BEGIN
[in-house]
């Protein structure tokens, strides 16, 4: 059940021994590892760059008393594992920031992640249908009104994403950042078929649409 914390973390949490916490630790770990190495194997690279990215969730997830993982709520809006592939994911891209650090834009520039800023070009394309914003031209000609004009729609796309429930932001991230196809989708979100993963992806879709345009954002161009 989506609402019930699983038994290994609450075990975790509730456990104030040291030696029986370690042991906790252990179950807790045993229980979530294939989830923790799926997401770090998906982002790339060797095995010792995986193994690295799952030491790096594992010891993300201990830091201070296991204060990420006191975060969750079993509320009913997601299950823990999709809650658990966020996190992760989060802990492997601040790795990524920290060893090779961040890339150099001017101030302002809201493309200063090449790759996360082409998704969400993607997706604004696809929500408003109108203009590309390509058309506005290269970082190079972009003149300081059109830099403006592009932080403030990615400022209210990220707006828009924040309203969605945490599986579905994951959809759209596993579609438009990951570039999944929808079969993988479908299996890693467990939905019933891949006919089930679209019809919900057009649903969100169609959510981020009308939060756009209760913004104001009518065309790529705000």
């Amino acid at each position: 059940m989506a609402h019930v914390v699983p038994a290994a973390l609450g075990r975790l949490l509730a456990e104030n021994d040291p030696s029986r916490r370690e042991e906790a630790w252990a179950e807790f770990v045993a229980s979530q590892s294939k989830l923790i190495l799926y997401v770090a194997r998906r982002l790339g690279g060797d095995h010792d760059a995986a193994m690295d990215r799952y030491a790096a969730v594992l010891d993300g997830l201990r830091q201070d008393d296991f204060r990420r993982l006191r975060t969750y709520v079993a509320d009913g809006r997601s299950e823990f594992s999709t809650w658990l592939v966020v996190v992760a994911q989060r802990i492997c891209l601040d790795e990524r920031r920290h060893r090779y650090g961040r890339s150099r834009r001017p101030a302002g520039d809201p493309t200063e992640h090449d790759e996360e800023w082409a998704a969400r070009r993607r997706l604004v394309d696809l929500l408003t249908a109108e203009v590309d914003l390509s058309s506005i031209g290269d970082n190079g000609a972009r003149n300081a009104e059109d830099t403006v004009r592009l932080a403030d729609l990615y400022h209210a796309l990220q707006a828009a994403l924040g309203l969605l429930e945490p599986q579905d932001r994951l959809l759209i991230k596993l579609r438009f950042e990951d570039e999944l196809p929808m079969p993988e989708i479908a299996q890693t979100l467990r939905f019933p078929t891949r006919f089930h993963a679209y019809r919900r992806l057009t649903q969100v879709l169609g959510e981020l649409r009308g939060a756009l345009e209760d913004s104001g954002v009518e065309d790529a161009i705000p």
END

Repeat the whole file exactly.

[in-house]
């Protein structure tokens, strides 16, 4: 059940021994590892760059008393594992920031992640249908009104994403950042078929649409 914390973390949490916490630790770990190495194997690279990215969730997830993982709520809006592939994911891209650090834009520039800023070009394309914003031209000609004009729609796309429930932001991230196809989708979100993963992806879709345009954002161009 989506609402019930699983038994290994609450075990975790509730456990104030040291030696029986370690042991906790252990179950807790045993229980979530294939989830923790799926997401770090998906982002790339060797095995010792995986193994690295799952030491790096594992010891993300201990830091201070296991204060990420006191975060969750079993509320009913997601299950823990999709809650658990966020996190992760989060802990492997601040790795990524920290060893090779961040890339150099001017101030302002809201493309200063090449790759996360082409998704969400993607997706604004696809929500408003109108203009590309390509058309506005290269970082190079972009003149300081059109830099403006592009932080403030990615400022209210990220707006828009924040309203969605945490599986579905994951959809759209596993579609438009990951570039999944929808079969993988479908299996890693467990939905019933891949006919089930679209019809919900057009649903969100169609959510981020009308939060756009209760913004104001009518065309790529705000």
């Amino acid at each position: 059940m989506a609402h019930v914390v699983p038994a290994a973390l609450g075990r975790l949490l509730a456990e104030n021994d040291p030696s029986r916490r370690e042991e906790a630790w252990a179950e807790f770990v045993a229980s979530q590892s294939k989830l923790i190495l799926y997401v770090a194997r998906r982002l790339g690279g060797d095995h010792d760059a995986a193994m690295d990215r799952y030491a790096a969730v594992l010891d993300g997830l201990r830091q201070d008393d296991f204060r990420r993982l006191r975060t969750y709520v079993a509320d009913g809006r997601s299950e823990f594992s999709t809650w658990l592939v966020v996190v992760a994911q989060r802990i492997c891209l601040d790795e990524r920031r920290h060893r090779y650090g961040r890339s150099r834009r001017p101030a302002g520039d809201p493309t200063e992640h090449d790759e996360e800023w082409a998704a969400r070009r993607r997706l604004v394309d696809l929500l408003t249908a109108e203009v590309d914003l390509s058309s506005i031209g290269d970082n190079g000609a972009r003149n300081a009104e059109d830099t403006v004009r592009l932080a403030d729609l990615y400022h209210a796309l990220q707006a828009a994403l924040g309203l969605l429930e945490p599986q579905d932001r994951l959809l759209i991230k596993l579609r438009f950042e990951d570039e999944l196809p929808m079969p993988e989708i479908a299996q890693t979100l467990r939905f019933p078929t891949r006919f089930h993963a679209y019809r919900r992806l057009t649903q969100v879709l169609g959510e981020l649409r009308g939060a756009l345009e209760d913004s104001g954002v009518e065309d790529a161009i705000p």